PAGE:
Reading Gandhi: Creating an ‘ashram’ in a youth correctional facility
Mark Edwards, a lecturer in religion at Princeton, will teach the spring freshman seminar “Imprisoned Minds: Religion and Philosophy from Jail,” using writings from residents inside Garden State Youth Correctional Facility (GSYCF) in Crosswicks, New Jersey, where he recently led a study group on the ethics and actions of Mahatma Gandhi.
The study group met weekly for six weeks. The program, “Discovering Gandhi in Prison,” was part of the 2019 Being Human Festival, coordinated by the Humanities Council in partnership with the Program for Community-Engaged Scholarship (ProCES).
Over the past few years, Edwards, also an adjunct professor at Princeton Theological Seminary, has held study groups inside GSYCF on Aleksandr Solzhenitsyn’s “Gulag Archipelago,” Hannah Arendt’s “The Origins of Totalitarianism,” and the autobiographies of Malcolm X and the Reverend Dr. Martin Luther King, Jr.
Below, Edwards reflects on his experience.
“Why can’t this be your ashram?” It is a question I’ve posed to the study group. We have been reading Gandhi’s “Story of My Experiments with Truth.” After four weeks of reading, questioning and seeking Gandhi’s wisdom, the question seems natural. After my experiences these past few years leading study groups at Garden State, what I was actually thinking was, “Hasn’t this already become a kind of ashram?”
Week 4 was a key week in which we saw the genealogy of four terms charting the progression of Gandhi’s great soul: brahmacharya, satyagraha, ahimsa and ashram.
Brahmacharya is a vow of total celibacy and sexual purity in deed, word and thought. Having served as a stretcher bearer for shattered bodies in the Boer War and the Zulu “Rebellion,” Gandhi abhorred the British machines of destruction and turned inward. He asked himself, How are the abuses and violence which I detest in the British also flowing in my own lusts and habits with Kasturbai, my wife? He concludes, “Life without brahmacharya appears to me to be insipid and animal-like.” After consulting his wife, he makes the vow. Having made this first hardest choice, the “hard and steep” path ahead opened up.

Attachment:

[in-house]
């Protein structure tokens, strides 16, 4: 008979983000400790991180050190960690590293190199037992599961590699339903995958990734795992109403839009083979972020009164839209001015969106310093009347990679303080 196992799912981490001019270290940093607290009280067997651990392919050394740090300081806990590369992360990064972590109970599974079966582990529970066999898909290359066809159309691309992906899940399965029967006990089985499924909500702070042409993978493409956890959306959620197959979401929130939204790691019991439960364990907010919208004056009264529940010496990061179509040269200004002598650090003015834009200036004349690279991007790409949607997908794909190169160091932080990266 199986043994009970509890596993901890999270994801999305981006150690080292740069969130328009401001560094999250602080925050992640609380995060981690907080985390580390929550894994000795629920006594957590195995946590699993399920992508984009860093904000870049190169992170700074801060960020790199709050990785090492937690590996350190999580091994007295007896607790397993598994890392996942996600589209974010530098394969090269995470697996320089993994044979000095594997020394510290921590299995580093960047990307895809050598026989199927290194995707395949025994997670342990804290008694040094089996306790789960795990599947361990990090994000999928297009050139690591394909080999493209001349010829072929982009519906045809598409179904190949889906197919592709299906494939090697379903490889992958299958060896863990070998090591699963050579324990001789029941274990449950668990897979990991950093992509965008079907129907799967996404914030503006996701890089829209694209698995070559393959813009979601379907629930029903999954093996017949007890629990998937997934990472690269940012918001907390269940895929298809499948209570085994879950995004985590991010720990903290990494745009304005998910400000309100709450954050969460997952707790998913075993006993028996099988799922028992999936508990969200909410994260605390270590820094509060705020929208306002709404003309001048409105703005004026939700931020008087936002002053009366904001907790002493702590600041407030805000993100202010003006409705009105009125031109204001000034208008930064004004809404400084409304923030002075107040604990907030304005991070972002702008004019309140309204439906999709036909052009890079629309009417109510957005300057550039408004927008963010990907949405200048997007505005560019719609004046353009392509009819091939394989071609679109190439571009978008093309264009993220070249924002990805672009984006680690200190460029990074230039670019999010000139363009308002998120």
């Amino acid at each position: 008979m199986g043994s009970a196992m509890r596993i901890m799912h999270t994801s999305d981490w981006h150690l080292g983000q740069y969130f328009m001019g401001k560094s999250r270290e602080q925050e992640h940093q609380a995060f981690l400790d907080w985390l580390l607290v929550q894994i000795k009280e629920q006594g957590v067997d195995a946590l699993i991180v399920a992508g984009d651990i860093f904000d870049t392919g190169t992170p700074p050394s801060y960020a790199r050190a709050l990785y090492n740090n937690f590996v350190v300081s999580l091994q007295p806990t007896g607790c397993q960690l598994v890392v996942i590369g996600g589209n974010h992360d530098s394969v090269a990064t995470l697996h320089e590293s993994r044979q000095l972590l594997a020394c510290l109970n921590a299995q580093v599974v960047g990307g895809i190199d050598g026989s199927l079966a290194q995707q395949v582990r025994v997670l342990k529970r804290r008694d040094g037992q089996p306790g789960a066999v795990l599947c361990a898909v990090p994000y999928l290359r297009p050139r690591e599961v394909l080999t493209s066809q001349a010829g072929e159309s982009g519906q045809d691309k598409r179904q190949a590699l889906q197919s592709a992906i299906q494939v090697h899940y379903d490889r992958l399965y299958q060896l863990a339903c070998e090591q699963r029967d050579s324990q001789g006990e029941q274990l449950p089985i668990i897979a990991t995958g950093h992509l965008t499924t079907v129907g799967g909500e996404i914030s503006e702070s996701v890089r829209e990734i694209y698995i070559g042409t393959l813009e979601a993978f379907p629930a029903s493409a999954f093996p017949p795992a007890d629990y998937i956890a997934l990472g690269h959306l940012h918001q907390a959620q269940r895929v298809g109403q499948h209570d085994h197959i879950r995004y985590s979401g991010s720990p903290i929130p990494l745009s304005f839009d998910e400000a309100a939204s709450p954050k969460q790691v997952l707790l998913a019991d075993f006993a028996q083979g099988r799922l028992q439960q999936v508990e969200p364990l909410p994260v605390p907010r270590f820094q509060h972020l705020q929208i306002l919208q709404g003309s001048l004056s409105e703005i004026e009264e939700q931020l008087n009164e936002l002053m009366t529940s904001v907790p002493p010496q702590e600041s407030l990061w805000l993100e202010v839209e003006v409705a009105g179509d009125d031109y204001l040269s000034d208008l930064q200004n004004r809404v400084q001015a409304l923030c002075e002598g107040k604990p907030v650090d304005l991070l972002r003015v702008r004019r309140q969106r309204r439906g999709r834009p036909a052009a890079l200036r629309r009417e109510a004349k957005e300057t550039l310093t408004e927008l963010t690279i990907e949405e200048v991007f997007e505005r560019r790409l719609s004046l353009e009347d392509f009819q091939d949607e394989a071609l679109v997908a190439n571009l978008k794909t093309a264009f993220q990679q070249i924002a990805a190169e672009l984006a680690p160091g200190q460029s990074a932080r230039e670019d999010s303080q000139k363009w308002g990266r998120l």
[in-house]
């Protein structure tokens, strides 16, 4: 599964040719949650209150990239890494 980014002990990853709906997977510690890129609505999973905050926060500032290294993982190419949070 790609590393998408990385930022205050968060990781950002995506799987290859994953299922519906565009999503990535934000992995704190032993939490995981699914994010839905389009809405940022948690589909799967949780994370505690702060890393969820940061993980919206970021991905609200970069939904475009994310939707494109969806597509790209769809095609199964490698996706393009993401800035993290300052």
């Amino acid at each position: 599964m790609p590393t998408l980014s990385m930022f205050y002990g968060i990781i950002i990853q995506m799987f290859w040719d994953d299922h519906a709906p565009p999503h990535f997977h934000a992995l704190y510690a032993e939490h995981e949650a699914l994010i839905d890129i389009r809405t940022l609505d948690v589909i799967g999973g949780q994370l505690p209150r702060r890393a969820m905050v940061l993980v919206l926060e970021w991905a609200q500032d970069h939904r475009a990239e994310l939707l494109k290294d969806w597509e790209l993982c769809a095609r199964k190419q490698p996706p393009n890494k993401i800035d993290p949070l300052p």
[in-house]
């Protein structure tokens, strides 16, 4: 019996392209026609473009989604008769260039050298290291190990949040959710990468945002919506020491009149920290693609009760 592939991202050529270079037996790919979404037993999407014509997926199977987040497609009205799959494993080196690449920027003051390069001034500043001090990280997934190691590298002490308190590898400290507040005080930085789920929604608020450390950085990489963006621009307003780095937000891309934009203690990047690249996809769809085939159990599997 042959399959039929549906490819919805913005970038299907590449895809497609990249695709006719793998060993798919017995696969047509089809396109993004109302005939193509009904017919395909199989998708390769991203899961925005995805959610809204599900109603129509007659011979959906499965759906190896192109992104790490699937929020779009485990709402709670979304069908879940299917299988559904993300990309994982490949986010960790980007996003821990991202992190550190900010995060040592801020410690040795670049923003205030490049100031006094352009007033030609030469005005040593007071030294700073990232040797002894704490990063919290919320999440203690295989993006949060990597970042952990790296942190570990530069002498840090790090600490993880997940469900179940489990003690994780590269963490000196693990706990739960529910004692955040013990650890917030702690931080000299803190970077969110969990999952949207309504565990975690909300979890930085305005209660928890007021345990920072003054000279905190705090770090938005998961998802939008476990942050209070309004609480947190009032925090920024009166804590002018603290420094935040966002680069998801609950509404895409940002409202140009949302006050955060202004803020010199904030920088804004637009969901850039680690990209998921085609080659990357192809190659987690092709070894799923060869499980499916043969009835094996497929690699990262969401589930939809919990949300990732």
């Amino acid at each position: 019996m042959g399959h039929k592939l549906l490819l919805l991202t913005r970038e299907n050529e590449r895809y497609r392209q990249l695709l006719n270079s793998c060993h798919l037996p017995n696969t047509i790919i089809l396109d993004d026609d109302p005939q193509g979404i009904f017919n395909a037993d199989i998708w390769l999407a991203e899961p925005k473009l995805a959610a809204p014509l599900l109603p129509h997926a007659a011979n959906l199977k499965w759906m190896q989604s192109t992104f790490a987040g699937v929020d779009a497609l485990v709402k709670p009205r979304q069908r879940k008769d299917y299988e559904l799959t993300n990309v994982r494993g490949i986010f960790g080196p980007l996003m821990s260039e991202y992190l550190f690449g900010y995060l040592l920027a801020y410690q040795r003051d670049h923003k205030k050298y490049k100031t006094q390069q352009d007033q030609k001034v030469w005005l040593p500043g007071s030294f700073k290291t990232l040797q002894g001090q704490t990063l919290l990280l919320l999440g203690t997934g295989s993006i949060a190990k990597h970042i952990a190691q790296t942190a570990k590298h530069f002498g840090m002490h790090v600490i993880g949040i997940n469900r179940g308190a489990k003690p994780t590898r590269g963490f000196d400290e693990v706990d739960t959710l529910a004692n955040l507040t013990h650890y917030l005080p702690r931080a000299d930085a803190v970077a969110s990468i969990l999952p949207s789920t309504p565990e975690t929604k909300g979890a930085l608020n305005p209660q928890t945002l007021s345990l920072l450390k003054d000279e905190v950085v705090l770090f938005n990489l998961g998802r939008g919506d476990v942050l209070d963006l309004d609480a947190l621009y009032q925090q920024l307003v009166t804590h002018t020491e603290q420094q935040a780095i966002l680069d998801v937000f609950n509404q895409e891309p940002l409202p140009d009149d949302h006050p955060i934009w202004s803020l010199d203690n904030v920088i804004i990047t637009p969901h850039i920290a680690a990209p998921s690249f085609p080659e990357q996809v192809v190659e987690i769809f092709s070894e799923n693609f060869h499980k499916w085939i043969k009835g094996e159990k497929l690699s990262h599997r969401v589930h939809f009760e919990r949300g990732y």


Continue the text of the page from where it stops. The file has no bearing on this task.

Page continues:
Satyagraha is Gandhi's call to let one’s life become united with the force of truth. Satyagrahis unite under the pledge of ahimsa — the truth that non-violence is the way to overcome darkness, hatred and fear of death. With the realization that ahimsa is manifested in manifold ways, an ethic of “do not trample” leads Gandhi to change his dress, deny life insurance, and live off peanuts, lemons and olive oil. He rejects the caste system, adopts days of silence and with a pinch of salt liberates 350 million Indians living under the dehumanization of British colonial rule. Gandhi's philosophy of ahimsa creates the ashram, simple farming collectives of Satyagrahis who live, pray and suffer together.
“Are you sure you really want to leave? It’s pretty crazy out there.” I pose this question to Chris and Tim, both scheduled for release this afternoon. Chris is ready to be out of here. But by the way Tim and his friends gather to talk, listen and pray, I can tell my question has actual import with him, even after 51 months. When an institution of unwilling segregation, isolation, incapacitation and punishment becomes a community of fellowship, books and wisdom seeking, a community one reluctantly leaves, maybe true reform has taken place? Perhaps an ashram has sprouted.
We are in prison. Should this be happening here? A fifth term of Gandhi’s legacy emerges: mandir — a Hindu temple. Perhaps this is the deepest truth Gandhi has to offer: “Suffering, cheerfully endured, ceases to be suffering and is transmuted to ineffable joy.” Time and time again Gandhi goes to jail with joy and in freedom. “The cell door,” he writes, "is the door to freedom.” Let there be no confusion. He is talking about going in. He spends 249 days in South African jails; 2,089 in Indian ones. These days are spent writing books, studying the scriptures and in quiet prayer. Back home on the ashram, even his private bedroom is cell-sized with bars on the windows. He calls prison his mandir; his temple to truth.
Our last session. A photographer comes to capture what reading Gandhi in prison looks like. This changes the dynamic somewhat. What does it look like? Look and see. But let me say what it feels like. It feels like we are just being human. Hands holding books. Minds asking questions. Souls seeking a way.
An ashram? Let’s call it an experimental ashram cultivating the inner freedom of being human. Perhaps, it’s even a six-session ashram illuminating Gandhi’s conviction that “jail for us is no jail at all.”